The reason I bring up the podcast is both because Nathan graciously gave me carte blanche to ask anything about the track for this article and because of his co-host on UBK Happy Funtime Hour. While they agree on a good deal of topics, Gregory Scott is a self admitted “gear snob” who feels the devil is in the analog details. Nathan, on the other hand, subscribes more to the “throw any mic in front of it and I’ll find a way to make it sound good.” That’s not to say that he is careless or lucky. Proper phasing and mic technique are definitely in play but what’s in between the track and the player isn’t as important to him. Such is the case with this song.
 
(ER): So first off, how did this situation come about in the first place?
 
I had recorded and mixed a full length for the band previously and after a couple years, they wanted to record again.  But they had little money and didn’t want to do another full length.  So I suggested that we just record one song.
 
 
(ER) At any point were you concerned about the quality of a Boss recorder that wasn’t even yours?
 
No, I wasn’t.  It was the singer’s BR8 so he knew how to use it.  So I knew we’d be fine in that sense.  I was concerned about recording in a rehearsal spot that had other bands practicing in different rooms and no sound treatment whatsoever.
 
 
(ER) Did you bring any of your own gear (mics / preamps / pedals / sound treatment)?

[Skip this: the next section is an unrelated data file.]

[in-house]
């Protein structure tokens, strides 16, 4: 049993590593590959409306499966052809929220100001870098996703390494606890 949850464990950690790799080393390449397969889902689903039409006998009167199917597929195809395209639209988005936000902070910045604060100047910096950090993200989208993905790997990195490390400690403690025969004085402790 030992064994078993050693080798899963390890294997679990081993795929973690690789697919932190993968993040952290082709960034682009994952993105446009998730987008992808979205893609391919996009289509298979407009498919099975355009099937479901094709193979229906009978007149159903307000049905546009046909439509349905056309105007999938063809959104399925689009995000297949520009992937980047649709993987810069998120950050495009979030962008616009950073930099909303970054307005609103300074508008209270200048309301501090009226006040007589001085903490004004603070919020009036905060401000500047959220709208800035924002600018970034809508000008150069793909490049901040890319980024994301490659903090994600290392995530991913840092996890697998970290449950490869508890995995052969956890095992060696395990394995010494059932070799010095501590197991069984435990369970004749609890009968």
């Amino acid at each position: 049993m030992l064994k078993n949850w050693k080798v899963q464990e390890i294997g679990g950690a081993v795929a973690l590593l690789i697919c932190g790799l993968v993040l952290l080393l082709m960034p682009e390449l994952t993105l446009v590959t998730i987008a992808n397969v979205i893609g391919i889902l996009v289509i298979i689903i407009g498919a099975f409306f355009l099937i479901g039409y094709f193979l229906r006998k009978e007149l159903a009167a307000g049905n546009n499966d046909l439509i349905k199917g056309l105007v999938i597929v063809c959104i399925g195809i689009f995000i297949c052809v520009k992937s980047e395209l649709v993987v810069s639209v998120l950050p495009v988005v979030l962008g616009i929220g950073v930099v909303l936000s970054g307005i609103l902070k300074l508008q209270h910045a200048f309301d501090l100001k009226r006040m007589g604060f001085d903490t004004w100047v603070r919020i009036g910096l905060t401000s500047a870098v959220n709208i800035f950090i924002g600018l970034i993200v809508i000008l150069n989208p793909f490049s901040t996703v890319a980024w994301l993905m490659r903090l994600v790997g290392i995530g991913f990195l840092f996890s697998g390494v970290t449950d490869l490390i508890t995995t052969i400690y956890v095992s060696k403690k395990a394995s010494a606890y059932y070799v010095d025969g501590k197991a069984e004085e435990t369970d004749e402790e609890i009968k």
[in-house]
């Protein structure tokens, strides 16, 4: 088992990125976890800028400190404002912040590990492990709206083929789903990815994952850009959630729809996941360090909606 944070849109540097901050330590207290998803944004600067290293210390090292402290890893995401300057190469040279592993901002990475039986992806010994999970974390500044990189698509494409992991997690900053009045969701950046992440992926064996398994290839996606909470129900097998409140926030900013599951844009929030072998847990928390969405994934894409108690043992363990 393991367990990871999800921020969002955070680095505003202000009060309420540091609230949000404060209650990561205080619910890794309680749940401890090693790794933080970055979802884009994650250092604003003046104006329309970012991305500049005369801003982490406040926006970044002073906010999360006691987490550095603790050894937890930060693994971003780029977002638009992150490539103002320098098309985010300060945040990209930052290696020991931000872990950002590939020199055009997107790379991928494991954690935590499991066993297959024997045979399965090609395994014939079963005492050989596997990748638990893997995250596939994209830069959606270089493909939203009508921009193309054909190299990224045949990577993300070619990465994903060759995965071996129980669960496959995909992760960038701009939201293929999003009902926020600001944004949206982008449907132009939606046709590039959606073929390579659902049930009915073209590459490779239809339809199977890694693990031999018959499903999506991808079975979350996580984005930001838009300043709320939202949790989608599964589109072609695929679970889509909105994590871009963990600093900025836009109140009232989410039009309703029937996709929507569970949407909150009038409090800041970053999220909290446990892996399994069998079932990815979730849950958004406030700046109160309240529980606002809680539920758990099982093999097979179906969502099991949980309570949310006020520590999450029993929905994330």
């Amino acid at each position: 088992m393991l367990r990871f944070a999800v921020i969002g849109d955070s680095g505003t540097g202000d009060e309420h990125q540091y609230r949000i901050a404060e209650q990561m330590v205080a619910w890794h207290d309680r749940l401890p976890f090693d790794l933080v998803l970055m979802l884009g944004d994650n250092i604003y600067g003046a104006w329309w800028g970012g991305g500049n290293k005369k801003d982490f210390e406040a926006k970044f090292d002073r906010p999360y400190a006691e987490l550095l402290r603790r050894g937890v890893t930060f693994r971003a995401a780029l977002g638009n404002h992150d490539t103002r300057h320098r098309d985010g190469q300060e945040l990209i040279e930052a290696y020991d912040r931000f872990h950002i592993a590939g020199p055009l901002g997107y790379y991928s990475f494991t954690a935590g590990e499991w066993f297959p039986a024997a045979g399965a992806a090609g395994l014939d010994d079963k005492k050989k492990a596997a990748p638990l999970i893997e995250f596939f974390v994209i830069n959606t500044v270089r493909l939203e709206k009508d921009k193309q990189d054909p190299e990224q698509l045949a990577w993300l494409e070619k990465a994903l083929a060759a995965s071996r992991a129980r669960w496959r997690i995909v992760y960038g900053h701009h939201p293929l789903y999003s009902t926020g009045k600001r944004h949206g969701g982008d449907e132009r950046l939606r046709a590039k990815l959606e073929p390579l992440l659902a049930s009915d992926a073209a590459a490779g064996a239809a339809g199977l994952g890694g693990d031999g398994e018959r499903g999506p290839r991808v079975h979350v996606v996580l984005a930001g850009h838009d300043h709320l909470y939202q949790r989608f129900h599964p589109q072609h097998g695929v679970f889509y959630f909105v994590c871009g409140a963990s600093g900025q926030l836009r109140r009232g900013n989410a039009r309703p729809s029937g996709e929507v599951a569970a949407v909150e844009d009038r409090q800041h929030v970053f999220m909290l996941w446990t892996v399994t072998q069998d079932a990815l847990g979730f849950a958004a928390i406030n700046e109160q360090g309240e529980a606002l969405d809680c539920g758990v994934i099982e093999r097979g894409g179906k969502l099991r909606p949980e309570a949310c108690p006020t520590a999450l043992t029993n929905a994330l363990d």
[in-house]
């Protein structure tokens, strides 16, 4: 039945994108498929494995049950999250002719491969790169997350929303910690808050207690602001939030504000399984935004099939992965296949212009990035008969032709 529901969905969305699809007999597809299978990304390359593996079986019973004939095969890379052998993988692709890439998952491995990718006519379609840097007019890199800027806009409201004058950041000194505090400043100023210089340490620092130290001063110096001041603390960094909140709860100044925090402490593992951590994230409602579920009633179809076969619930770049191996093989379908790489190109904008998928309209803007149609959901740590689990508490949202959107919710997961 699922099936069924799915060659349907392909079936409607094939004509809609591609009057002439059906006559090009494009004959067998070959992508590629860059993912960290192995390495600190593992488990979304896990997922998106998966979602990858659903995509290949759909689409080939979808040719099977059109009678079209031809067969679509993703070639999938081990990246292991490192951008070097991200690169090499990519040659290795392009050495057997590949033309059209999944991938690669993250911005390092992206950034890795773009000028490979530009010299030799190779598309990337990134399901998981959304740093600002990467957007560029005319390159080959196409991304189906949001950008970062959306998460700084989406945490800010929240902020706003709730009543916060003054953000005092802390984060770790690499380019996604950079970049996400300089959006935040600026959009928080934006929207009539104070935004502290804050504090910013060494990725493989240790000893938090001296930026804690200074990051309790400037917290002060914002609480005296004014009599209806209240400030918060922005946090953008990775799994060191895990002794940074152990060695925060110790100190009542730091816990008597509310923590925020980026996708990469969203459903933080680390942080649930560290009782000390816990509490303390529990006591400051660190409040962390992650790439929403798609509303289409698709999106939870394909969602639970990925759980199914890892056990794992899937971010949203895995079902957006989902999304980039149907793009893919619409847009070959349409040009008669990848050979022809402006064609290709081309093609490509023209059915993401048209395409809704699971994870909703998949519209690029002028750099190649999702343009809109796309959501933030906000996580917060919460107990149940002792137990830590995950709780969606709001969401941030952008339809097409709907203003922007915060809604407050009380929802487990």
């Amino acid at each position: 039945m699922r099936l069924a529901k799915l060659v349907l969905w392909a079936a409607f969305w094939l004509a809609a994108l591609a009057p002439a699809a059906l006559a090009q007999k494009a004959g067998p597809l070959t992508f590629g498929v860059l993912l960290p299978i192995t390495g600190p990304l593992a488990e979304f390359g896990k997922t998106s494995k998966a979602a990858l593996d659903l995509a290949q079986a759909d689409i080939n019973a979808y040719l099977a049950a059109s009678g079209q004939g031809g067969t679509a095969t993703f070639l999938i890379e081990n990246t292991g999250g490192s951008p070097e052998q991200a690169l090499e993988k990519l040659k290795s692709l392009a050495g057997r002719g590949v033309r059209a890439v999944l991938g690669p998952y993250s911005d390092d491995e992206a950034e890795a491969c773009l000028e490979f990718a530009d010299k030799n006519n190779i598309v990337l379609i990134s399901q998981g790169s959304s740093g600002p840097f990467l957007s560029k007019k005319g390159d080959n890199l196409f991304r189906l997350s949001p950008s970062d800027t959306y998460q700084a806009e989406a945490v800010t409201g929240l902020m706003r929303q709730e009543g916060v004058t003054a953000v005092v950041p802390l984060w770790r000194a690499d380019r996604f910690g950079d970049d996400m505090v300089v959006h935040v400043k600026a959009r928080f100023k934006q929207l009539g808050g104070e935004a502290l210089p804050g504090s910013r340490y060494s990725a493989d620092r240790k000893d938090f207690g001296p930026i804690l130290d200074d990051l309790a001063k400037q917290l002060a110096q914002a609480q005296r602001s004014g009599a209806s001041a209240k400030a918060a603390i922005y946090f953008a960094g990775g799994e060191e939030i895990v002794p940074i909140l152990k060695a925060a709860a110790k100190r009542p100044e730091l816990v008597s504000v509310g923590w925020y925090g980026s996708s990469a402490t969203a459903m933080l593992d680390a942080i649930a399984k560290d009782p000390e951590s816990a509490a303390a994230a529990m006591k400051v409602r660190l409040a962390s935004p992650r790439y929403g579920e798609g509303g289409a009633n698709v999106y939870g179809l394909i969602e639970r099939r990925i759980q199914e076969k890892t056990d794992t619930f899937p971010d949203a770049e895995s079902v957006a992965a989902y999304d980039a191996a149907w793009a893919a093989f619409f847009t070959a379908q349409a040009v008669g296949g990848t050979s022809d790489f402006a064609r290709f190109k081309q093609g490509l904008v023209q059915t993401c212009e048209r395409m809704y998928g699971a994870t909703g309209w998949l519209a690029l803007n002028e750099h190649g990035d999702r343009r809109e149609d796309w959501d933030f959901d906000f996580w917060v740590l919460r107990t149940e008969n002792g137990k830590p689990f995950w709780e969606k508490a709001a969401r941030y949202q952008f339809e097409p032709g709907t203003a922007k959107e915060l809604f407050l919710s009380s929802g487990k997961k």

I brought 3 mics and some mic stands.  That’s it.
 
 
(ER) If you were using their gear, what did you have to work with as far as mics?
 
The 3 mics I brought were two Rode NT2A’s and an SM58.  They had another 58 so that was the 4 mics.   They also rented a little 4 channel Mackie mixer because you can only record 2 tracks at a time on the BR8!
 
(ER) Were you aware of the venue or was that a surprise to you going into this?
 
No surprises.  I was well aware of what we were getting into. 
 
 
(ER) How was the issue of the bands performing around you addressed?
 
It wasn’t!  We just said fuck it, let’s do this.
 
(ER) Describe the process of recording this track. (Each member at a time or most all together)
 
Since the BR8 only records 2 tracks at a time, we used 4 mics into the Mackie mixer to record drums first.  Kick, snare and 2 overheads (Rode’s).  
 
The drummer knew the song well enough that he just played it without other tracks as a guide.  And I don’t think we could figure out the click on the BR8 if it had one so he just played on his own.  He probably played the song 3 times and I just ended up using his best performance.